If you’re among the 10% of women who have endometriosis, you know that the inflammatory condition can cause severe pelvic pain. While there’s no way to prevent getting the incurable disorder, a wide range of treatment options are available to help manage the pain and related complications.
Dr. Kristin Riley, interim chief of the Division of Minimally Invasive Gynecologic Surgery at Penn State Health Milton S. Hershey Medical Center, and her team see patients for complex, benign gynecological problems, including abnormal bleeding, fibroids and ovarian cysts. But an overwhelming majority of their patients come in with chronic pelvic pain caused by endometriosis.
The condition causes tissue that normally lines the inside of the uterus — the endometrium – to grow outside of it instead. This abnormal tissue can spread to the fallopian tubes, ovaries and pelvic area. It can also extend to the bowel, bladder, rectum, appendix and diaphragm. The condition can cause infertility.
“The most common symptom of endometriosis is painful periods,” Riley said. But how can women know what’s not “normal” menstrual pain?
“We’re talking about the kind of pain that doesn’t go away with a simple treatment, like over-the-counter medications,” Riley said. “Pain that keeps you from going to work or school or from participating in social activities.”
Usually that pain occurs before, during or just after periods. But some women may experience pain at times not readily associated with endometriosis, Riley said. “They may only have pain during ovulation or during intercourse. Others may only experience pain during bowel movements.”
Endometriotic pain can come and go, Riley said. “Some people get painful flares and then get relief for a long period of time.”
While a majority of the patients Riley sees for endometriosis are in their 30s and 40s, some are still in their teens. Others are in their 50s.
“In most patients, the pain gets better after menopause, but a small percentage will continue to have pain,” Riley said.
Diagnosis and treatment
On average, it can take seven to 10 years for a patient to get a confirmed diagnosis of endometriosis, mainly because noninvasive testing isn’t available.
“We can try an MRI or ultrasound, but most of the time patients with endometriosis have normal pelvic imaging,” Riley said. Research is underway to develop diagnostic blood tests, but for now, “a definitive diagnosis can only come from laparoscopy — a minimally invasive surgery where we look at the pelvis with a long, skinny camera.”
Fortunately, treatment for endometriosis can begin long before a confirmed diagnosis.
“The first-line therapy is anti-inflammatories,” Riley said. “Any time a patient with endometriosis gets a period, there’s a whole inflammatory cascade that happens in their pelvis. Consistent use of anti-inflammatory medications can decrease that inflammatory response and that can help with the pain.”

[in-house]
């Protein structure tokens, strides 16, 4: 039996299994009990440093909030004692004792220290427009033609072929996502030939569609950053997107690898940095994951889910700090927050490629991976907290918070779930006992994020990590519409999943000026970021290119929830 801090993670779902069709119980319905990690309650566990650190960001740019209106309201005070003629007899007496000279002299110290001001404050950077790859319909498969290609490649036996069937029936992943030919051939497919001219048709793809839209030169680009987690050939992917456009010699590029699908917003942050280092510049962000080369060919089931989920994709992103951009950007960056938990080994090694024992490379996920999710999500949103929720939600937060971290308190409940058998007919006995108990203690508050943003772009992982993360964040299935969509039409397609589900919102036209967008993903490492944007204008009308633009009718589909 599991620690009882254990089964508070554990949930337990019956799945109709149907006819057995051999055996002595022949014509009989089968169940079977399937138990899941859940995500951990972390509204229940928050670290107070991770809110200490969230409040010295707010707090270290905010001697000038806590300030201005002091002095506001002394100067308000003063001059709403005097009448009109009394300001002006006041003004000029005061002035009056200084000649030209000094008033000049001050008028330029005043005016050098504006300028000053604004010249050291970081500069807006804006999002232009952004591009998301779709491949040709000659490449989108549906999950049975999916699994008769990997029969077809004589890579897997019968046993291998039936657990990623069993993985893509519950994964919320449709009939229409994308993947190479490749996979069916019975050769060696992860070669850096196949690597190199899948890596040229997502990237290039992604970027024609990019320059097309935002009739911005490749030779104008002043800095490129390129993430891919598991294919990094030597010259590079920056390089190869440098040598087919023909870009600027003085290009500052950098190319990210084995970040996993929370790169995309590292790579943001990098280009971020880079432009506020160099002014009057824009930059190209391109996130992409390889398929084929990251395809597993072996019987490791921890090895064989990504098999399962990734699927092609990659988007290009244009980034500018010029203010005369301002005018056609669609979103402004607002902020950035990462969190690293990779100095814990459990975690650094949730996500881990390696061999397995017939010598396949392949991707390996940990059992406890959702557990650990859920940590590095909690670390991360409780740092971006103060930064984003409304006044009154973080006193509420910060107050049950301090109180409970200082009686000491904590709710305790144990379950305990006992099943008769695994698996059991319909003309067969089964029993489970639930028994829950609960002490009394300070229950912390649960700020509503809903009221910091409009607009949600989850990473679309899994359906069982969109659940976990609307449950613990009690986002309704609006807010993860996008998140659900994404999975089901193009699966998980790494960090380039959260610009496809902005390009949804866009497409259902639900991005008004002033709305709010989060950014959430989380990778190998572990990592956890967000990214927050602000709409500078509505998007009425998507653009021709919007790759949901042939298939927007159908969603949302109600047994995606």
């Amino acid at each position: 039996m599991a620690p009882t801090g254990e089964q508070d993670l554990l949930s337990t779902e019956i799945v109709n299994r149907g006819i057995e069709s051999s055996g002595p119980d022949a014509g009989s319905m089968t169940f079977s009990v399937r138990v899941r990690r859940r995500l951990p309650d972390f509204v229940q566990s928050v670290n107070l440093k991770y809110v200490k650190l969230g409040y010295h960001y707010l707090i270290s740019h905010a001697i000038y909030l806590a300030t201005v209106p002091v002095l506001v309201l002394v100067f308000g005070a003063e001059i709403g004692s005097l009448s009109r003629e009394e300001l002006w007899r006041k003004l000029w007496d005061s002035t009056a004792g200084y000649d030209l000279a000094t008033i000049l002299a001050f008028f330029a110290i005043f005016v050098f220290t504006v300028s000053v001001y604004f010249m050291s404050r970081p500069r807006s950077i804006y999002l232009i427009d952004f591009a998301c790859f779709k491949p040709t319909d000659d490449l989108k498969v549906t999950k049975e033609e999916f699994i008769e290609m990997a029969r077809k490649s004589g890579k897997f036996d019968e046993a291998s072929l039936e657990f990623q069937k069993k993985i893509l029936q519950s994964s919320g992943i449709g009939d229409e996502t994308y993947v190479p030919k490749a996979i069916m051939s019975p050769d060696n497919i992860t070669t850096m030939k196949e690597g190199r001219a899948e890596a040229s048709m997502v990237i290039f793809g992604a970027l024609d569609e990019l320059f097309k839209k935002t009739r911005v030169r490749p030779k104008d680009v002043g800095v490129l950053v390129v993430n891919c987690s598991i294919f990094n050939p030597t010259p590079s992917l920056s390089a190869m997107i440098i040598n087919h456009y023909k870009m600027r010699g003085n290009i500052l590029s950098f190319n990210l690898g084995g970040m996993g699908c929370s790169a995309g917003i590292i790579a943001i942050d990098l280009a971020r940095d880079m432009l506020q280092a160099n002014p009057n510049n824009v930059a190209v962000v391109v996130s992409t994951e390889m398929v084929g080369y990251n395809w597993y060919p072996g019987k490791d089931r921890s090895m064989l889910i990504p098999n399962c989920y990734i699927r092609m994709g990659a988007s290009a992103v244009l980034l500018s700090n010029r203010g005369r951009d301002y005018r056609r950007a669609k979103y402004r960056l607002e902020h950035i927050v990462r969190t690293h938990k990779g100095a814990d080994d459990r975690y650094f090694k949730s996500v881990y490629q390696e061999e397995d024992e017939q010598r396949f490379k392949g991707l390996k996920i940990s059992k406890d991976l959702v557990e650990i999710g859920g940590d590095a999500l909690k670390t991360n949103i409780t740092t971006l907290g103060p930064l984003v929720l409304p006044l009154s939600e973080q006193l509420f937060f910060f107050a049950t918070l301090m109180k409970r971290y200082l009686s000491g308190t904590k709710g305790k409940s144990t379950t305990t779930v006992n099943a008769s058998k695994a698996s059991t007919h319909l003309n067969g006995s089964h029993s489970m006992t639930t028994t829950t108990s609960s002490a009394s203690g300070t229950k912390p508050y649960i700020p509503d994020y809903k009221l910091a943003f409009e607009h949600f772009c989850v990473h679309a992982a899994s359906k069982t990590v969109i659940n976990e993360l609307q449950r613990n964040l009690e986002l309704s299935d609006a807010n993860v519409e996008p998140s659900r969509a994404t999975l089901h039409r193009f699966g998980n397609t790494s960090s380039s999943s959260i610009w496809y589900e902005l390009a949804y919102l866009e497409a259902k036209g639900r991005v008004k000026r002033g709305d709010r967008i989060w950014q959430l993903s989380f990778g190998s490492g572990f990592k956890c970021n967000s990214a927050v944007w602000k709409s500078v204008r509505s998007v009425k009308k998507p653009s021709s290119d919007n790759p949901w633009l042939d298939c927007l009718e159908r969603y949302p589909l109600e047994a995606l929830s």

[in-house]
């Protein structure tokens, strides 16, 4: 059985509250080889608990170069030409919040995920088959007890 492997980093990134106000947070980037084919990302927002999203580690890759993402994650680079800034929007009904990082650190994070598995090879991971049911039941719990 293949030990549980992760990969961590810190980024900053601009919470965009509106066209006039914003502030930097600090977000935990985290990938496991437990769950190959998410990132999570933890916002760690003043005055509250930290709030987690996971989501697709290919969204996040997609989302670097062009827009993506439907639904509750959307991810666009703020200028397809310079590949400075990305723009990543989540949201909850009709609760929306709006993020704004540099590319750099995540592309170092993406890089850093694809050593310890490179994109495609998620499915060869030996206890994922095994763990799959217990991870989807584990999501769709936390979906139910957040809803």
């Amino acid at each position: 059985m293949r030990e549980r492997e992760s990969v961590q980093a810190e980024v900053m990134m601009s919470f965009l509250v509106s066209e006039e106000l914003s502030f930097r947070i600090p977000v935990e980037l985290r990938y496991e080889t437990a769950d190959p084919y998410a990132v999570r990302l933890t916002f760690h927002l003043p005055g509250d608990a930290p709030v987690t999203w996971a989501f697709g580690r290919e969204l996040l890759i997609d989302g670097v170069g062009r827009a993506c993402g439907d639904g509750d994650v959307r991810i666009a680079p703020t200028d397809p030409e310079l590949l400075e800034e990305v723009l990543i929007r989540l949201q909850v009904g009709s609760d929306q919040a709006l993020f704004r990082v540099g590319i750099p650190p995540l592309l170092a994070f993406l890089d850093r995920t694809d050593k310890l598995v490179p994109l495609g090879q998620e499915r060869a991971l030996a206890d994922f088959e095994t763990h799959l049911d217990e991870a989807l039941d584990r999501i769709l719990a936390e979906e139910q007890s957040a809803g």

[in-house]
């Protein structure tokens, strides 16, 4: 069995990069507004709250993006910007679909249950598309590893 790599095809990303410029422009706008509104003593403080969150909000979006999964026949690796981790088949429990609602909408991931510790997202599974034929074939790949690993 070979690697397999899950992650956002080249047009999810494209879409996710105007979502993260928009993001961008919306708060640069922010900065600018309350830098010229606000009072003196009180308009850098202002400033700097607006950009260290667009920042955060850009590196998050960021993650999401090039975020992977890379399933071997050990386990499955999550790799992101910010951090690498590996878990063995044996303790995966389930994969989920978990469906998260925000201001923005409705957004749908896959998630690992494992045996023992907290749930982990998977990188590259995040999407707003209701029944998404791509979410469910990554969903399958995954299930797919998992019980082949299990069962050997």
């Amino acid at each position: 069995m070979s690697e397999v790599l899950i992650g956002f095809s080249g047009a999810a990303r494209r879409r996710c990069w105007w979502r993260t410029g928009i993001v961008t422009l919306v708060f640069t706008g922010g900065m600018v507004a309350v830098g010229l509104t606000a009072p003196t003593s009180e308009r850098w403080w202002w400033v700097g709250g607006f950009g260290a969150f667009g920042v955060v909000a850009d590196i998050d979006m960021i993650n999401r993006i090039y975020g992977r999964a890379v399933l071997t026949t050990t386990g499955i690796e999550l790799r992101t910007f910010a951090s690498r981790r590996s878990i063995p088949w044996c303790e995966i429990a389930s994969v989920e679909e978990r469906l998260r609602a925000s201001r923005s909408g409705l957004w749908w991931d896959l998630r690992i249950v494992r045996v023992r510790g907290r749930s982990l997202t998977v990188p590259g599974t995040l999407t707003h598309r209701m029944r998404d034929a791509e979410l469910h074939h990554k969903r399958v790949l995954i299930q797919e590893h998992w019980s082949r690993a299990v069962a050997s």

Another therapy is menstrual suppression such as a birth control pill, progesterone pill or progesterone intrauterine device.
“When we stop the periods, the pain and inflammation decrease,” Riley said. “We also can use nerve pain medications and other hormonal treatments.”
And patients can find relief through laparoscopy. “If we see endometriosis during the diagnostic procedure, we’ll go ahead and remove the tissue at that time,” Riley said. “Typically, patients will get six to 12 months of pain relief. Unfortunately, endometriosis does tend to come back. At that time, we’ll return to the types of treatments that worked for the patient previously.”
With a confirmed diagnosis of endometriosis, Riley may also prescribe an endometriosis-specific medication: Lupron Depot, which is injected monthly or every three months, or Orilissa, an oral medication taken once or twice daily to lower estrogen levels.
A team approach
“There are downstream effects of endometriosis,” Riley said. “You can start off with a problem that’s rather simple, but develop other, related problems.” These may include painful intercourse, irritable bowel syndrome and interstitial cystitis — also called painful bladder syndrome.
Riley works with a multidisciplinary chronic pelvic pain team comprised of minimally invasive gynecological surgeons, urogynecologists, colorectal surgeons, urologists, gastroenterologists, pelvic floor physical therapists and pain psychiatrists and psychologists.
“Addressing all of the related complications of endometriosis through a team approach gets people more long-term relief than just surgery alone,” Riley said.
That team has another key player: the patient. Riley wants all patients to advocate for themselves.
“If you’re not being heard, if you’re not getting the answers that you need, seek another opinion with another doctor.”
Source: Penn State Health